Apple quietly announced plans to host in-store demos at the launch of Vision Pro, but it isn’t clear how long they will continue.

Alongside its announcement of the forthcoming pre-orders and release of Vision Pro, Apple noted in a marketing email that it plans to host demos in US stores so customers can try Vision Pro themselves.

“Starting at 8:00 a.m. on Friday, February 2 [Vision Pro launch day], we invite you to sign up for a demo of Apple Vision Pro at your local Apple Store. Demo times will be available Friday through the weekend on a first-come, first-served basis. We can’t wait to see you there,” the message reads.

The message says demo times will be available “through the weekend” which suggests only from February 2–4. But it seems odd that Apple would only demo the headset for a few days. It’s also unclear if demo times can only be reserved at the store itself or online.

When reached for clarification, the company declined to offer additional details on the duration or process of Vision Pro in-store demos. Nor does the official Vision Pro website have any mention of them.

Our best guess is this initial in-store demo schedule is a sort of soft-launch while the company irons out the process before it commits to a more formal in-store demo program in the long term.

Apple has long offered in-store demos and courses for its products, but XR headset demos are a notoriously difficult task as far as customer education goes. Key challenges include keeping devices sanitary, fitting them to each customer, explaining new inputs and interactions, and dedicating floor space that’s free of obstacles.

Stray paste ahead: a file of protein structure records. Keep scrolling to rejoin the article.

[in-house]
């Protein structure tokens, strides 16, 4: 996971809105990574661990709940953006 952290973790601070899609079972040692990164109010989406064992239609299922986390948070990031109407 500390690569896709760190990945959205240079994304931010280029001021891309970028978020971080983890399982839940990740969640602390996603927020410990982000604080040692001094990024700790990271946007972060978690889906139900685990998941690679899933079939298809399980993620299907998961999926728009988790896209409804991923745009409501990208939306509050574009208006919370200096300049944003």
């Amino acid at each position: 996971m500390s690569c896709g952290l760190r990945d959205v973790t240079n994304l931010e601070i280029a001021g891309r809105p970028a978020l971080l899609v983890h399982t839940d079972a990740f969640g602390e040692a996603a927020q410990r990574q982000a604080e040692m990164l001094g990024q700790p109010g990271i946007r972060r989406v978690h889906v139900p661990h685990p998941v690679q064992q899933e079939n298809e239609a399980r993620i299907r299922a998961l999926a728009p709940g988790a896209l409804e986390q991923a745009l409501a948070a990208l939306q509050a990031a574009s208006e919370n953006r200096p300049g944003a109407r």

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When giving press demos of the headset, Apple is careful to ask for each person’s vision prescription so they can have correct inserts available at the time of demo. If the company plans to do the same for in-store demos, that’s just one more factor that makes headset demos more challenge than something like an iPad.

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Ben is the world's most senior professional analyst solely dedicated to the XR industry, having founded Road to VR in 2011—a year before the Oculus Kickstarter sparked a resurgence that led to the modern XR landscape. He has authored more than 3,000 articles chronicling the evolution of the XR industry over more than a decade. With that unique perspective, Ben has been consistently recognized as one of the most influential voices in XR, giving keynotes and joining panel and podcast discussions at key industry events. He is a self-described "journalist and analyst, not evangelist."
  • John G

    My guess is, if they have any inserts at all, they would be +1, +2, etc. “reading” inserts, as they would be fairly generic.

    This is great news, as I’d really like to go see the headset, as I’m not plunking down that much cash unless it’s SIGNIFICANTLY better and/or more useful than the Q3 or Pimax Crystal.

    • Christian Schildwaechter

      Apple seems to differentiate between “readers” with standard diopters, not only +1, +2 … reading glasses, but also -1, -2 … for those short sighted, and “prescription”. “Readers” inserts cost USD 100, while custom made “prescription” inserts that also correct e.g. astigmatism cost USD 150. So it shouldn’t be that difficult to have a few dozen standard inserts in each store to cover most users at least for the short demo.

  • Dragon Marble

    That’s the most confusing marketing email I’ve ever received. You are welcome to “sign up”, but it’s “first come, first served”.

    • Zantetsu

      You sign up online to be allowed to get into a line at the store to get a demo.

      • Dragon Marble

        That would be dumb, unless they intentionally want to create a long line to generate some hype at our expense.

      • Christian Schildwaechter